Several committee members on both sides of the aisle noted that, as interest in ESG disclosure rises, some public companies have responded by voluntarily adding these types of issues to their reporting efforts. However, debate ensued when considering that the draft bills would mandate this type of disclosure for all public companies. Issues raised during the question and answer period included:
– Whether mandated disclosure is necessary given current voluntary disclosure practices;
– The potential increased regulatory burden of these disclosures, which could negatively impact U.S. IPO markets; and
– Whether ESG issues qualify as material information for investors.
This column from Bloomberg’s Matt Levine points out that advice to quantify & disclose climate change risks might be something that companies hear from management gurus – and certainly some of their investors. But that has a different ring than an SEC mandate – especially if the underlying goal is to “solve climate change through the mechanism of corporate disclosure.” If regulating through securities laws ends up being our best hope to solve big problems, yikes – but at least we have a lot of thoughtful people in the field. And some even think a uniform ESG disclosure framework would help companies.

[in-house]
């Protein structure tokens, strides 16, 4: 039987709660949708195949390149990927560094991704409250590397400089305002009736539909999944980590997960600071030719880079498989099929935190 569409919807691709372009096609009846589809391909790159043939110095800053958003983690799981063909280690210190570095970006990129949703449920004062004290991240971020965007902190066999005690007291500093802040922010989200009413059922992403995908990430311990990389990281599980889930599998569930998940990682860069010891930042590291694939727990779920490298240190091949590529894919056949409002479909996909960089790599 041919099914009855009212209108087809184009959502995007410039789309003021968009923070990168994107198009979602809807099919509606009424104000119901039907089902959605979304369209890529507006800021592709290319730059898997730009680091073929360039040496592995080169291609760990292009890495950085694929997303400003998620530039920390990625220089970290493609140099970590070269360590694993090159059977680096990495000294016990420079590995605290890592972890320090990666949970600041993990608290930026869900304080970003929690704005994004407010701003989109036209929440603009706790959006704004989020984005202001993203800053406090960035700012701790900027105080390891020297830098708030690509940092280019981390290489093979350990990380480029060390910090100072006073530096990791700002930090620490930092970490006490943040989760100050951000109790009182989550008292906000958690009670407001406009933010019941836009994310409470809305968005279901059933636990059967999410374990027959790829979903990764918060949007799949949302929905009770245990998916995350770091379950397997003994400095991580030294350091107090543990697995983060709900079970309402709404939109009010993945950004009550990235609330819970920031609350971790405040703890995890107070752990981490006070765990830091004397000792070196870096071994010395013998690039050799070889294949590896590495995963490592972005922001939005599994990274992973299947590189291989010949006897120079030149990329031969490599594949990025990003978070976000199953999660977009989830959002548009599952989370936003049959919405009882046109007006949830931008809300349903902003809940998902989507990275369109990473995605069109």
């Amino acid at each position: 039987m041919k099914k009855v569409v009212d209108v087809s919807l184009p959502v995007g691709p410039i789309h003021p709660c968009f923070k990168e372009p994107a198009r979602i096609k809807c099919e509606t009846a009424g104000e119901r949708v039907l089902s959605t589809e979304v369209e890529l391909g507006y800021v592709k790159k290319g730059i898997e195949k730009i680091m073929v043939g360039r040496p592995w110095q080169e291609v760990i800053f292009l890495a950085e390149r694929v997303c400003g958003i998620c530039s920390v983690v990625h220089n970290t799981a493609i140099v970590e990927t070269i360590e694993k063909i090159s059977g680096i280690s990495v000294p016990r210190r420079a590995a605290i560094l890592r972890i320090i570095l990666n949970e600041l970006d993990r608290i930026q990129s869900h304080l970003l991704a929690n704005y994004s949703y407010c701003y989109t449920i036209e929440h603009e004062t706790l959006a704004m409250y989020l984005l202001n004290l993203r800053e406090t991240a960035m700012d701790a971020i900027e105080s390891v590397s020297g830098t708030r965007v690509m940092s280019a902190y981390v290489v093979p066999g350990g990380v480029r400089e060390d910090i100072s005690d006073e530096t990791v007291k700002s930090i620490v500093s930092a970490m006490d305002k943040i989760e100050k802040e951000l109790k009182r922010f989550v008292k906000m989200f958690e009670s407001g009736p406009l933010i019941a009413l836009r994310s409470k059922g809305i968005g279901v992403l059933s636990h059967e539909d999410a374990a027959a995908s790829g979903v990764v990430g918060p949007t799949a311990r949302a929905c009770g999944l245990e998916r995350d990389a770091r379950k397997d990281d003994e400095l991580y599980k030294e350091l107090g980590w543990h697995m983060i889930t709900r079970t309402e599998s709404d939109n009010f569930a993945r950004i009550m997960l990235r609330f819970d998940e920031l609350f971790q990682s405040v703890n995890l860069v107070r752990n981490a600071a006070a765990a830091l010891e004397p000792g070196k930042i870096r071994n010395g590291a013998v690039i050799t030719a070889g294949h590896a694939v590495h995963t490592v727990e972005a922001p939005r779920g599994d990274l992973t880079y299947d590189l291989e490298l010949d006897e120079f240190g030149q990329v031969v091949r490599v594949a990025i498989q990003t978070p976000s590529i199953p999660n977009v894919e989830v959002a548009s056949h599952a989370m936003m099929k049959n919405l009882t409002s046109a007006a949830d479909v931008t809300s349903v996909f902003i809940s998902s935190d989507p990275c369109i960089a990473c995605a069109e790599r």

More on “California Reports on Mandatory Women Directors”
Last week, Broc blogged about discrepancies in the first “board diversity” report that the California Secretary of State published under new Section 301.3(c) of the California Corporations Code. A Secretary staffer later spoke with Cooley’s Cydney Posner to explain why the report looks the way it does – here’s an excerpt from her blog: